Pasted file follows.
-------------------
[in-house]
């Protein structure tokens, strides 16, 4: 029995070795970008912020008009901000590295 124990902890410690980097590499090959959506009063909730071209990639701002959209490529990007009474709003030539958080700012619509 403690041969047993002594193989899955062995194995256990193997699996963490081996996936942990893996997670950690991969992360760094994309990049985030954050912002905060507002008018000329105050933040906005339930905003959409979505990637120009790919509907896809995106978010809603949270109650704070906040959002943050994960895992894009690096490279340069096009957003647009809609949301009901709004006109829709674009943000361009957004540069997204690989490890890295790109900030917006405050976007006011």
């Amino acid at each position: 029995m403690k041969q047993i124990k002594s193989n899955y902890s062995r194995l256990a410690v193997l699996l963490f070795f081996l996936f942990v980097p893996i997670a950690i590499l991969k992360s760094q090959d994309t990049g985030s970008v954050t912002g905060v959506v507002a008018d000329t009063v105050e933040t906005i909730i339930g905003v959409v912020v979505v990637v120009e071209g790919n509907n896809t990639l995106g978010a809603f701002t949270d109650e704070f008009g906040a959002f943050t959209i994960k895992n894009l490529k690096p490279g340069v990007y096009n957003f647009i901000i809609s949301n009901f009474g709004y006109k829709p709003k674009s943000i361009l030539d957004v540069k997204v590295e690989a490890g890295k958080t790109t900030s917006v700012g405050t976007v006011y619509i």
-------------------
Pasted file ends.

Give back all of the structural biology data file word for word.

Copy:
[in-house]
């Protein structure tokens, strides 16, 4: 029995070795970008912020008009901000590295 124990902890410690980097590499090959959506009063909730071209990639701002959209490529990007009474709003030539958080700012619509 403690041969047993002594193989899955062995194995256990193997699996963490081996996936942990893996997670950690991969992360760094994309990049985030954050912002905060507002008018000329105050933040906005339930905003959409979505990637120009790919509907896809995106978010809603949270109650704070906040959002943050994960895992894009690096490279340069096009957003647009809609949301009901709004006109829709674009943000361009957004540069997204690989490890890295790109900030917006405050976007006011």
């Amino acid at each position: 029995m403690k041969q047993i124990k002594s193989n899955y902890s062995r194995l256990a410690v193997l699996l963490f070795f081996l996936f942990v980097p893996i997670a950690i590499l991969k992360s760094q090959d994309t990049g985030s970008v954050t912002g905060v959506v507002a008018d000329t009063v105050e933040t906005i909730i339930g905003v959409v912020v979505v990637v120009e071209g790919n509907n896809t990639l995106g978010a809603f701002t949270d109650e704070f008009g906040a959002f943050t959209i994960k895992n894009l490529k690096p490279g340069v990007y096009n957003f647009i901000i809609s949301n009901f009474g709004y006109k829709p709003k674009s943000i361009l030539d957004v540069k997204v590295e690989a490890g890295k958080t790109t900030s917006v700012g405050t976007v006011y619509i």